I've been described as a "scientist" over the years although "engineer" is a better description. Yet among my fellow scientists I can easily see them agreeing to a notion that "commercial air travel is unsafe" while simultaneously agreeing that pedestrian street crossings are far less safe in comparison.
    I don't have the stats on fatalities per mile while crossing the street, but I can say that commercial air travel is approximately 104 times safer per passenger mile than traveling by car...
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    Graphic for previous comment:

    11,000 scientists can't be wrong-fatalities-per-1-million-passenger-miles.jpg
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  7. #67
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    The Fallacy in the NOAA's animated depiction of CO2 levels.

    Clearly, we know precisely what CO2 levels have been over the last 40 years.

    However, their animation goes back 800,000 years, which is 20,000 times longer than the last 40 years.

    I don't know about your screen, but my Full HD screen is 1920x1080. It's 1,920 pixels wide. Yet the NOAA's animation clearly displays the horrid orange and red spike at the end just fine, yet somehow misses what may very well be similar spikes towards the ends of the last several inter-glacial warming periods.

    Even if my monitor wee 20,000 pixels wide, the last 40 years would only be 1 pixel wide. Similarly, with their Full HD animation, you could fit 400 years worth of data into a single pixel. If the spike were less than 200 years, though, it wouldn't even register, and you'd see nothing.

    We're only 40 years into it, less than 1/5th of the way to the point where historic spikes "might" register.

    Let's see if I can put this into perspective...

    There are roughly 16 straws of hay per oz (I pulled some from the park next to my home and weighed 'em).

    That's 256 straws per pound.

    Hay bales range between 40 and 75 lbs.

    Taking the larger one, 75 lb of hay requires 19,200 straws. Call it nearly 20,000 straws.

    The 40 years of our current CO2 spike would be represented by just 1 straw. The 800,000 years the NOAA's animation would be represented by the entire 75 lb bale of nearly 20,000 straws.

    But the last peak, if one did occur, would have occurred around 130,000 years ago! Thus, we're not looking for a straw in a single bale of hay, but rather, six and a half bales of hay, or 487 lbs.

    500 pounds of hay.

    "a small round bale that is 4 feet in width and 4 feet in height will weigh around 400 – 600" - source

    That seems to correspond with a table I found:

    Name:  Hay Bale Weights.jpg
Views: 15
Size:  42.3 KB

    Put simply, spotting a spike like the modern 40-year CO2 spike in ice core samples from 130,000 years ago may be less proverbial than looking for a needle in a haystack, but not by much. Furthermore, the fact that we have to average data from multiple sources significantly reduces the likelihood that we would spot any sort of spike at all.

    What we DO see in the data, however, are temperature and CO2 profiles nearly identical to those of the last 20,000 years, including the plateau of the last 7,000 years, and a number of minima and maxima following the peaks before things head back to the colder Earth that's far more common than the inter-glacial warm periods we're enjoying today.
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  8. #68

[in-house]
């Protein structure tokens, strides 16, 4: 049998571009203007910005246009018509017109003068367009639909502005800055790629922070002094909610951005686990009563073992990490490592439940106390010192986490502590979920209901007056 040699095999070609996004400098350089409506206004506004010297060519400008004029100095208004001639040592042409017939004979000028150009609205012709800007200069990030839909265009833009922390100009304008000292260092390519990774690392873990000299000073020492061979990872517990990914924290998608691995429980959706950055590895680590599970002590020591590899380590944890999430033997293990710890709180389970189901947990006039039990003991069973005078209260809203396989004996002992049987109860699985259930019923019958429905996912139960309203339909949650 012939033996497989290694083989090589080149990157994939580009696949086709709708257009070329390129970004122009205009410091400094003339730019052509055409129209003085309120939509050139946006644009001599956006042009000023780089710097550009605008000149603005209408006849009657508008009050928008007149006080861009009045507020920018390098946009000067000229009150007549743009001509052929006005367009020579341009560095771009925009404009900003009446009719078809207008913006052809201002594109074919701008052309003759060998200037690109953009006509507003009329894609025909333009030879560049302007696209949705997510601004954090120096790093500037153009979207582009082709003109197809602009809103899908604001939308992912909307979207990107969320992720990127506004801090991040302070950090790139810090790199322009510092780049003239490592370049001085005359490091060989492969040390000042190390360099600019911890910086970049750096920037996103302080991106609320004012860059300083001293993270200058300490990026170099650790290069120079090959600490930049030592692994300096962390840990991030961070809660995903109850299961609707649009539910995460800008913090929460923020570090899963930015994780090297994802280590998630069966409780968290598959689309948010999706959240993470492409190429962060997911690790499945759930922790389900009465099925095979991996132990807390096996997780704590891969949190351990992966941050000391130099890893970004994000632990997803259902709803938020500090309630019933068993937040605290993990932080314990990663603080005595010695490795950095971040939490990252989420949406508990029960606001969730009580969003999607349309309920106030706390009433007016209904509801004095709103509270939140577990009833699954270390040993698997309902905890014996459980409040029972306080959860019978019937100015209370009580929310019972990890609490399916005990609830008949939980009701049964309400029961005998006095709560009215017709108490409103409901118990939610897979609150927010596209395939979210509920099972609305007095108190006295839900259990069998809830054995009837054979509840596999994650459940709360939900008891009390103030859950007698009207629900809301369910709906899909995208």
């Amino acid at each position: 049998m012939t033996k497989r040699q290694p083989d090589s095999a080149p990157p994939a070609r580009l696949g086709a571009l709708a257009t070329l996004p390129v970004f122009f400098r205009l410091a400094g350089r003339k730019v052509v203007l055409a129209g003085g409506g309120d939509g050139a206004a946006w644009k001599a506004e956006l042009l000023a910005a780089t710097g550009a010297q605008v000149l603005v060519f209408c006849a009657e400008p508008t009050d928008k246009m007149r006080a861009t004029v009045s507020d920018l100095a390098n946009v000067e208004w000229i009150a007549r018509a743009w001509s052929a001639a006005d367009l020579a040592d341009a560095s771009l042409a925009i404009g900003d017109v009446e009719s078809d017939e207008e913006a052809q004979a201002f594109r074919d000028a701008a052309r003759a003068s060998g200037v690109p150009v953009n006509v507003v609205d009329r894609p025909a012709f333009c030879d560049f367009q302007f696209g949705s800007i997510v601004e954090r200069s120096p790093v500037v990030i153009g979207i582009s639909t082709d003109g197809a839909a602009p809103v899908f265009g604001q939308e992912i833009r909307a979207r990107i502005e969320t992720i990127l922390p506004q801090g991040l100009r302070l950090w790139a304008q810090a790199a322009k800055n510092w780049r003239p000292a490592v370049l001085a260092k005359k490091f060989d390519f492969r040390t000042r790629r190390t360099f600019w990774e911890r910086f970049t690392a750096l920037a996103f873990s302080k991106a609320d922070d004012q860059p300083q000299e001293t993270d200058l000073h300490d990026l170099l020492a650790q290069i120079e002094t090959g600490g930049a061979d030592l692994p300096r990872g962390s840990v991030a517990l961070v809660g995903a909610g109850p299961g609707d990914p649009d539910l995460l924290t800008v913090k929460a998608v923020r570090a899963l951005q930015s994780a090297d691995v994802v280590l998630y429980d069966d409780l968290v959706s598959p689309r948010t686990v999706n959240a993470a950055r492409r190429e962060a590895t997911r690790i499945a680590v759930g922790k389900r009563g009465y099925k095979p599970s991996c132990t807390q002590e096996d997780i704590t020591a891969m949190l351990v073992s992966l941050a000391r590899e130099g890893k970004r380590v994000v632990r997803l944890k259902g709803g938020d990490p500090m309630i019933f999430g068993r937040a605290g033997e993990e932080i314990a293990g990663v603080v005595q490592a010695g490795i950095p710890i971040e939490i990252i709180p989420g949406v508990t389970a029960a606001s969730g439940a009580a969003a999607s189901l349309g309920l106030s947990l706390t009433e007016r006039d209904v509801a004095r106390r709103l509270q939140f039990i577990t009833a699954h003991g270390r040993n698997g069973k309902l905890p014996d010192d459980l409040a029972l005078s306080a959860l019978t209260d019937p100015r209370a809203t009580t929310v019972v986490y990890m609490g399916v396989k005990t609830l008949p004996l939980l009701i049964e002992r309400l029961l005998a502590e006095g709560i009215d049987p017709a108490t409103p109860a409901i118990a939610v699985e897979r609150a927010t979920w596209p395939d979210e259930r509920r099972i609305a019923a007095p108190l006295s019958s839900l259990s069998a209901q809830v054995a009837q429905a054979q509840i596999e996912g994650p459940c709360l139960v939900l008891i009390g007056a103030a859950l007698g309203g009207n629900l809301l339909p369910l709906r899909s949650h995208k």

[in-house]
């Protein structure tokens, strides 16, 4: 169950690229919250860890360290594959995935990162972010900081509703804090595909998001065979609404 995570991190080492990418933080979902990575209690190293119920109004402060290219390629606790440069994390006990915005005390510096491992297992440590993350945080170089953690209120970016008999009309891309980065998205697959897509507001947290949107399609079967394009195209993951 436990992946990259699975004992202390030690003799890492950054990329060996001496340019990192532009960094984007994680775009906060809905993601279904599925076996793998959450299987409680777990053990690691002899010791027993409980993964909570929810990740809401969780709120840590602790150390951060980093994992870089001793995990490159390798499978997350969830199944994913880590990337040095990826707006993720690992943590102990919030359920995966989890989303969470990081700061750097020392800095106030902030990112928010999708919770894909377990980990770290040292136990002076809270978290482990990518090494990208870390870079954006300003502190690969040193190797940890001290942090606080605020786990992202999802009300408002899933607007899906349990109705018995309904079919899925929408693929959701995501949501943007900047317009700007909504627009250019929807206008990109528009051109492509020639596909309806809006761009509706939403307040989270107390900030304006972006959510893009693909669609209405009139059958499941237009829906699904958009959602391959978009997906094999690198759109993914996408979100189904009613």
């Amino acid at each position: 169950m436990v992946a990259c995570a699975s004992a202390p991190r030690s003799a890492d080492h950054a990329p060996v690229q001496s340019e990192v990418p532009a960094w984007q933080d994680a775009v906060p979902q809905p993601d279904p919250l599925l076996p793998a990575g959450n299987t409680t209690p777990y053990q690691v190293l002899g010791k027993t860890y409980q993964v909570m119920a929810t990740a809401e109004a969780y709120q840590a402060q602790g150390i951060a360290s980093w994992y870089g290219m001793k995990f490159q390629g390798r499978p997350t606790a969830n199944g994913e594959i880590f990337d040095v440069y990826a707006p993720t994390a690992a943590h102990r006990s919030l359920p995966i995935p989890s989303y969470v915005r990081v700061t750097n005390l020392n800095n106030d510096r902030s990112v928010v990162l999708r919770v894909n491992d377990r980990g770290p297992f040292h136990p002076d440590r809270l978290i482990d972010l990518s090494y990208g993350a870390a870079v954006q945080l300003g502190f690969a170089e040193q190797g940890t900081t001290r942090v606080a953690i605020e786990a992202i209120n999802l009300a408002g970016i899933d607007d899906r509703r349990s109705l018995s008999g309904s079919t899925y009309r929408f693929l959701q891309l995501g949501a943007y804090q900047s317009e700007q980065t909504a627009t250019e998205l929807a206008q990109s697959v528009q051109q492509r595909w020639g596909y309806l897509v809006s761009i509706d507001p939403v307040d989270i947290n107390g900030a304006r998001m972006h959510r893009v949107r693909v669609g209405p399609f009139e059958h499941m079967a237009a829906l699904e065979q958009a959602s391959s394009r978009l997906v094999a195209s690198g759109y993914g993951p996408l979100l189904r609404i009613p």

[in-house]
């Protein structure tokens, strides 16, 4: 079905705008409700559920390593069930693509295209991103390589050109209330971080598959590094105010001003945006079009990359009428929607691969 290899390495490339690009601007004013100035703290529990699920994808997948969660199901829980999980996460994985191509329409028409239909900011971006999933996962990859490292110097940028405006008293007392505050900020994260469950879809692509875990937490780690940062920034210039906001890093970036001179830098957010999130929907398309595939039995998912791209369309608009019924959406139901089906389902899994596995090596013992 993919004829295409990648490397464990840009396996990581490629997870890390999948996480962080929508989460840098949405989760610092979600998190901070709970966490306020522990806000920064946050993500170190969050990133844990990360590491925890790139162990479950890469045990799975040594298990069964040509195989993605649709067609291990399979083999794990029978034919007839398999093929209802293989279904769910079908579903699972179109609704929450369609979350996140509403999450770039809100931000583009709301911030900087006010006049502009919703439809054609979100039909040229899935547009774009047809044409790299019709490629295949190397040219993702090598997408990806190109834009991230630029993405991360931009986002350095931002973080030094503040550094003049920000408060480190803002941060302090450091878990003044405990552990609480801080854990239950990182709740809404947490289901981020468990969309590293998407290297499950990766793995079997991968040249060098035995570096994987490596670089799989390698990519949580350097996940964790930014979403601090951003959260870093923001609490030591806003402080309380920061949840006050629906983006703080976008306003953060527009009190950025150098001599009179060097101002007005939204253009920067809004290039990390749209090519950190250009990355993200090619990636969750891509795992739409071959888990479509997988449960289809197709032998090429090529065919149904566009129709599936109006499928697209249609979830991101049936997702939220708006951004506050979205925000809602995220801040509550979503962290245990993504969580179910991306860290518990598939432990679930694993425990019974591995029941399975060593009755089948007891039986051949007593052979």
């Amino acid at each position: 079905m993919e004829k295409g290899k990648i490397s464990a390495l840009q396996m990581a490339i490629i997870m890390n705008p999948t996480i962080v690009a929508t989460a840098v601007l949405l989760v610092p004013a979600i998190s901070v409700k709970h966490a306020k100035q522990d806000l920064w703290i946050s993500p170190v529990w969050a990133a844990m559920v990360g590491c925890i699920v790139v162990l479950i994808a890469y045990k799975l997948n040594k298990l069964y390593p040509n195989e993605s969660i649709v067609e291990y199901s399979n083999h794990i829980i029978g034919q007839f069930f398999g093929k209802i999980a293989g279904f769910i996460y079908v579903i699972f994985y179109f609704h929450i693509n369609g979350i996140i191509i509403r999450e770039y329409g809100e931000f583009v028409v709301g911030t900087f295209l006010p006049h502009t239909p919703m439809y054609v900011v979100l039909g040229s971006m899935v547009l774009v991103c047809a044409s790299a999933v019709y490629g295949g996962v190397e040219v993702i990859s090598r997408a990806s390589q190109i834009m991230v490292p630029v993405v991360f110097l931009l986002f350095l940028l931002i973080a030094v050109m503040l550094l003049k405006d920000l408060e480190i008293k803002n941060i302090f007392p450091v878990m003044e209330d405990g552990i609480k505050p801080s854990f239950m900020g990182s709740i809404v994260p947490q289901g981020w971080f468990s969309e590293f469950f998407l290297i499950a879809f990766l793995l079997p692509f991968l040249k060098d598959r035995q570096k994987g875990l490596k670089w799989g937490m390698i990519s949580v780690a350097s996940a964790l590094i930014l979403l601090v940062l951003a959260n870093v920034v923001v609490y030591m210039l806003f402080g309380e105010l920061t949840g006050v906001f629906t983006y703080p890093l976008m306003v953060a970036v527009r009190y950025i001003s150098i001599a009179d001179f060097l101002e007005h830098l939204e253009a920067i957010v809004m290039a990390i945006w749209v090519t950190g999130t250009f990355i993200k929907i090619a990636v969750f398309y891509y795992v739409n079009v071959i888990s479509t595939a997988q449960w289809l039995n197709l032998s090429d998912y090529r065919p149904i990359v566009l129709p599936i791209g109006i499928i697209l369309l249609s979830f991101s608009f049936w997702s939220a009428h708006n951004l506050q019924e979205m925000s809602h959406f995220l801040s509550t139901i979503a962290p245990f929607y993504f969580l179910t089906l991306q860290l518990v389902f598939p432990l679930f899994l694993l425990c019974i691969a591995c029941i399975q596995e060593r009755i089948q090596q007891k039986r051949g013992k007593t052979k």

VIP Member Array G26Raven's Avatar
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    Here's the way I see it....

    11,000 scientists can't be wrong-polar-bear.jpg
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  9. #69
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    I'm not responsible for world climate change, destruction of rainforest, killing elephants, or actions those that lived before me (others).
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  10. #70
    Distinguished Member Array Rabbit212's Avatar
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    Skipped 5 pages of comments to say......... l dont really care. Nothing is going to be done about the way we or any other country lives their lives so who cares?? Bogus treaties and lots of "outrage" on the media wont change anything and God knows I haven't changed how I do anything in my life to "save" the planet so take that planet!!! Been hearing New York will be under water for decades now if the oceans rise 3 inches here's a plan build a 6 inch wall and save yourselves cause my behavior in Texas ain't changing for your butt. How much "damage" are all the California fires causing the planet because folks want to build where they shouldn't because of the nice scenic views?? Hey India/China stop having so many kids!!!! Keep it in your pants!!!
    Those are my principles, and if you don't like them.....well, I have others.

  11. #71
    Nix
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    Quote Originally Posted by since9 View Post
    You're not arguing that mankind created the other four inter-glacial periods and associated sea level rises, are you? If not, then how in the world could you possibly come to that conclusion now when the data from the ends of the last four inter-glacial warming periods matches our own?

    No, I'm not arguing that mankind created temperature and sea-level changes before mankind evolved. I'm arguing that the science is quite clear that CO2 is a "greenhouse gas". I'm arguing that since the industrial revolution, mankind's activities have increased the levels of CO2 in the atmosphere. This is beyond any reasonable dispute at this point.

    I'm also pointing out that since CO2 levels have increased, the planet's average temperature has increased, as predicted. As temperatures have increased, land ice around the world has melted and the sea has expanded. There is solid, directly measured data that corroborates this.

    The science of global heating is so simple that even I can understand it. This allows me to predict that as CO2 (and methane) continues to be released into the atmosphere, the planet will continue to warm. Above and beyond any natural cycles.